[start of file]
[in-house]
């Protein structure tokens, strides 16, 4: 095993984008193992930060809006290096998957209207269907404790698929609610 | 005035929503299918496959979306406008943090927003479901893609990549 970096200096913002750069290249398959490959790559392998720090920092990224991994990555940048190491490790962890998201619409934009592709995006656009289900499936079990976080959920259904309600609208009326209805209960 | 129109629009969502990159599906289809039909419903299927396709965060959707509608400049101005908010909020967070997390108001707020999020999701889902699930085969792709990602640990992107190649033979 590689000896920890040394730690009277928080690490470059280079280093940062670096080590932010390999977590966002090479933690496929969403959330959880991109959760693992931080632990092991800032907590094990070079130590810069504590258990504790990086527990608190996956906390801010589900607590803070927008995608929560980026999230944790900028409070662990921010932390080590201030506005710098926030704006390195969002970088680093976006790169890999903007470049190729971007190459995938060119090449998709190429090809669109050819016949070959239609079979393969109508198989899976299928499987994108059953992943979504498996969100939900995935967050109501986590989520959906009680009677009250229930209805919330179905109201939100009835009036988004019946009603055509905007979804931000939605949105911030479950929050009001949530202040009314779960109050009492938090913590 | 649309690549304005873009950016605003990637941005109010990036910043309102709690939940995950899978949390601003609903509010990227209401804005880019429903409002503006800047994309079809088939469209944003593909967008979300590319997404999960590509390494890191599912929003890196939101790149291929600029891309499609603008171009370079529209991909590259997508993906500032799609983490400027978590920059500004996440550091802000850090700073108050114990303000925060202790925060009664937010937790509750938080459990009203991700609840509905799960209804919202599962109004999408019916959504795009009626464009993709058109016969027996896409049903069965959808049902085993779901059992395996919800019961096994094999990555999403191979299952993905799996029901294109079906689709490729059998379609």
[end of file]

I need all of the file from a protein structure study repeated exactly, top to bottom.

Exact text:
[in-house]
């Protein structure tokens, strides 16, 4: 095993984008193992930060809006290096998957209207269907404790698929609610 | 005035929503299918496959979306406008943090927003479901893609990549 970096200096913002750069290249398959490959790559392998720090920092990224991994990555940048190491490790962890998201619409934009592709995006656009289900499936079990976080959920259904309600609208009326209805209960 | 129109629009969502990159599906289809039909419903299927396709965060959707509608400049101005908010909020967070997390108001707020999020999701889902699930085969792709990602640990992107190649033979 590689000896920890040394730690009277928080690490470059280079280093940062670096080590932010390999977590966002090479933690496929969403959330959880991109959760693992931080632990092991800032907590094990070079130590810069504590258990504790990086527990608190996956906390801010589900607590803070927008995608929560980026999230944790900028409070662990921010932390080590201030506005710098926030704006390195969002970088680093976006790169890999903007470049190729971007190459995938060119090449998709190429090809669109050819016949070959239609079979393969109508198989899976299928499987994108059953992943979504498996969100939900995935967050109501986590989520959906009680009677009250229930209805919330179905109201939100009835009036988004019946009603055509905007979804931000939605949105911030479950929050009001949530202040009314779960109050009492938090913590 | 649309690549304005873009950016605003990637941005109010990036910043309102709690939940995950899978949390601003609903509010990227209401804005880019429903409002503006800047994309079809088939469209944003593909967008979300590319997404999960590509390494890191599912929003890196939101790149291929600029891309499609603008171009370079529209991909590259997508993906500032799609983490400027978590920059500004996440550091802000850090700073108050114990303000925060202790925060009664937010937790509750938080459990009203991700609840509905799960209804919202599962109004999408019916959504795009009626464009993709058109016969027996896409049903069965959808049902085993779901059992395996919800019961096994094999990555999403191979299952993905799996029901294109079906689709490729059998379609």